Adult human bone marrow was harvested from routine surgical procedures (pelvic osteotomies; 4 samples; age 18-35 years) following informed consent and in accordance with the terms of the ethics committee of the University of Ulm. hMSC were isolated and cultured as described earlier (Fickert et al., 2003; Fiedler et al., 2002). Cells were passaged once a week. The hMSC phenotype was confirmed by FACS analysis with CD9, CD90, CD105, and CD166 (positive), as well as CD14, CD34, and CD45 (negative), and by the potential to differentiate in osteoblasts, chondrocytes and adipocytes. After passage 2-10 (≈10-50 population doublings) conversion of hMSC into neurosphere-like structures was initiated. Specifically, cells were dissociated with 0.05% trypsin/0.04% EDTA and plated on low-attachment plastic tissue culture flasks (Nalge Nunc International, Rochester, NY, USA) at a concentration of 1-2×105 cells/cm2 in P4-8F medium (AthenaES, Baltimore, MD) supplemented with 20 ng/ml of both epidermal growth factor (EGF) and fibroblast growth factor-2 (FGF-2; both from Sigma, St Louis, MO) at 5% CO2, 92% N2 and 3% O2. After 10-20 days, sphere formation could be observed. These neurosphere-like structures were expanded for an additional 2-10 weeks (2-4 passages; ≈5-30 population doublings) before glial or neuronal differentiation was started. The medium was changed once a week and growth factors were added twice a week. Induction of terminal neural differentiation was initiated by plating the cells on poly-L-lysine coated glass cover slips at a concentration of 1.5-2.0×105 cells/cm2 in Neurobasal® medium (Gibco, Tulsa, OK) supplemented with 0.5 μM all-trans-retinoic acid (Sigma), 1% FCS, 5% horse serum, 1% N2 supplement and 1% penicillin/streptomycin (all from Gibco). 10 ng/ml rh-PDGF-BB was then added for glial induction (R&D Systems, Minneapolis, MN) or 10 ng/ml rh-BDNF for neuronal induction (Promega, Madison, WI). Cells were differentiated for 10-14 days.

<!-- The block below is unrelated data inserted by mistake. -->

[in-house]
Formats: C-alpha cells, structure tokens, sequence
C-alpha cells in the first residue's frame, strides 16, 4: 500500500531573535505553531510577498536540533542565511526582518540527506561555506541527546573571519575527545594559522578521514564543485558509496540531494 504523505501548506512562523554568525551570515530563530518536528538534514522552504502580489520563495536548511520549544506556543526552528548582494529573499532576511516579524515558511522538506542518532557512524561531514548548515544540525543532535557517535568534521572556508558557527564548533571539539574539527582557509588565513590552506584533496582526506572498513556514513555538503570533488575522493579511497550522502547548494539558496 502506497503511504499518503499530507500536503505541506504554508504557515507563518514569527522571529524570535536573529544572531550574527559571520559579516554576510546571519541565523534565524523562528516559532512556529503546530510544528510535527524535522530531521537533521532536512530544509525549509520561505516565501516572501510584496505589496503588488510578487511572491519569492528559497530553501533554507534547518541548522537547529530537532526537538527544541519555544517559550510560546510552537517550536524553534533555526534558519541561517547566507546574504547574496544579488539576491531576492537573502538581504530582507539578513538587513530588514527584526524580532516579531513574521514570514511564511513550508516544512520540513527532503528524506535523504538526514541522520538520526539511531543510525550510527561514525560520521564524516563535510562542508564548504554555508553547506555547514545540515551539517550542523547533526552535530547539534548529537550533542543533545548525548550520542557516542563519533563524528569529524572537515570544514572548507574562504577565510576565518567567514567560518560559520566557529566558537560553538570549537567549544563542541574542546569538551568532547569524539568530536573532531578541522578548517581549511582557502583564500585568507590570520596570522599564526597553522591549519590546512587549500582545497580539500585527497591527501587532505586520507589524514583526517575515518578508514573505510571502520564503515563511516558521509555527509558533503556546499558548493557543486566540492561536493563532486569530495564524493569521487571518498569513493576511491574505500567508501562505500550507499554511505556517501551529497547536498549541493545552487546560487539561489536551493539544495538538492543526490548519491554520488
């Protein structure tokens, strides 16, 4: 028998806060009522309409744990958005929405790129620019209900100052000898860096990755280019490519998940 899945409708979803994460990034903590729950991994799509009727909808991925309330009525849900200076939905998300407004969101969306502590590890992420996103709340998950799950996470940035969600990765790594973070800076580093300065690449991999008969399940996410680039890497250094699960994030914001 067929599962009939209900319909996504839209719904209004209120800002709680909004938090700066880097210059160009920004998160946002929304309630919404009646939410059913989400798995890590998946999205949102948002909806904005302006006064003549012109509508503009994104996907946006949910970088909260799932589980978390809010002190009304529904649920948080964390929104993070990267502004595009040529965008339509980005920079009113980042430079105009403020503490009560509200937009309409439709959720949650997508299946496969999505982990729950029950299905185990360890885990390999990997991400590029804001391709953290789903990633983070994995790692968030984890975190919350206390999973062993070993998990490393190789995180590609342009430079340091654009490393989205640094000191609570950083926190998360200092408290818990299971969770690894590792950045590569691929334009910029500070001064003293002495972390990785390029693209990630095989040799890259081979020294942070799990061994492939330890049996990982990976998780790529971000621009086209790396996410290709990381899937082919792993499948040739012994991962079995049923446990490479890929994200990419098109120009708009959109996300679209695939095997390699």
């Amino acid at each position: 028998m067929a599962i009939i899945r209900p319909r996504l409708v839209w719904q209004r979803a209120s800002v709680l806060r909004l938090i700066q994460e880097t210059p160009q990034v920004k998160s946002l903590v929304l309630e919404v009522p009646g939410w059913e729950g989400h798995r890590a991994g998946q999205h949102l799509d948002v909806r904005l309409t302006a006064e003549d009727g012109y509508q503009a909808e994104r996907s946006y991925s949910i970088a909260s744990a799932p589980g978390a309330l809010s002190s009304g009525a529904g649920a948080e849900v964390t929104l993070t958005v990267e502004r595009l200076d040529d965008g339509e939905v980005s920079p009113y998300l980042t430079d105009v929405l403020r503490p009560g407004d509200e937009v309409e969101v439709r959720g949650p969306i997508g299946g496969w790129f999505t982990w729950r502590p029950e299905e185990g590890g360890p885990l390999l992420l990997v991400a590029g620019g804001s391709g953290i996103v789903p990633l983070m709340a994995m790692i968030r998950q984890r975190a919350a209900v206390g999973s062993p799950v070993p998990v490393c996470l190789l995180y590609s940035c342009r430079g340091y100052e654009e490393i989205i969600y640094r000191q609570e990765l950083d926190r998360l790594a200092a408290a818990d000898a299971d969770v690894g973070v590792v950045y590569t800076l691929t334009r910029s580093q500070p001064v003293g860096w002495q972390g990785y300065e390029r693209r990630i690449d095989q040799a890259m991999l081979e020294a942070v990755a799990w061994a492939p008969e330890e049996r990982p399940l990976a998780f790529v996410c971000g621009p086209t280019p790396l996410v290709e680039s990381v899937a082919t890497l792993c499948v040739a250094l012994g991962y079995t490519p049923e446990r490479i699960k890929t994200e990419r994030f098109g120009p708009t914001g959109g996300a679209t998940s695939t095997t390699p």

Clonal analysis of hmNSCs

Clonal analysis was performed according to Uchida and co-workers (Uchida et al., 2000). In brief, hmNSCs were serially diluted into hmNSC expansion medium in 96-well plates. Only single cells were expanded by supplementing the medium to 50% with filtered medium conditioned for 48 hours on hmNSC and containing growth factors. Cells were expanded for 3-6 weeks and further processed as described above for hmNSC using the neuronal induction protocol.

Osteogenic differentiation of hmNSCs

In order to differentiate hMSCs and hmNSCs into osteoblasts, we used standard protocols described earlier (Fiedler et al., 2002; Reyes et al., 2001). We used both cell types from passage 6-10. Briefly, osteogenic differentiation was induced by plating the cells at 2×104 cells/cm2 in DMEM medium containing 10% FCS, 1% glutamine and 1% penicillin/streptomycin supplemented with 0.1 μM dexamethasone, 50 mg/ml ascorbic acid, and 2.16 mg/ml β-glycerophosphate (all from Sigma, St Louis, MO). Cells were cultured for 14 days and medium was changed twice a week.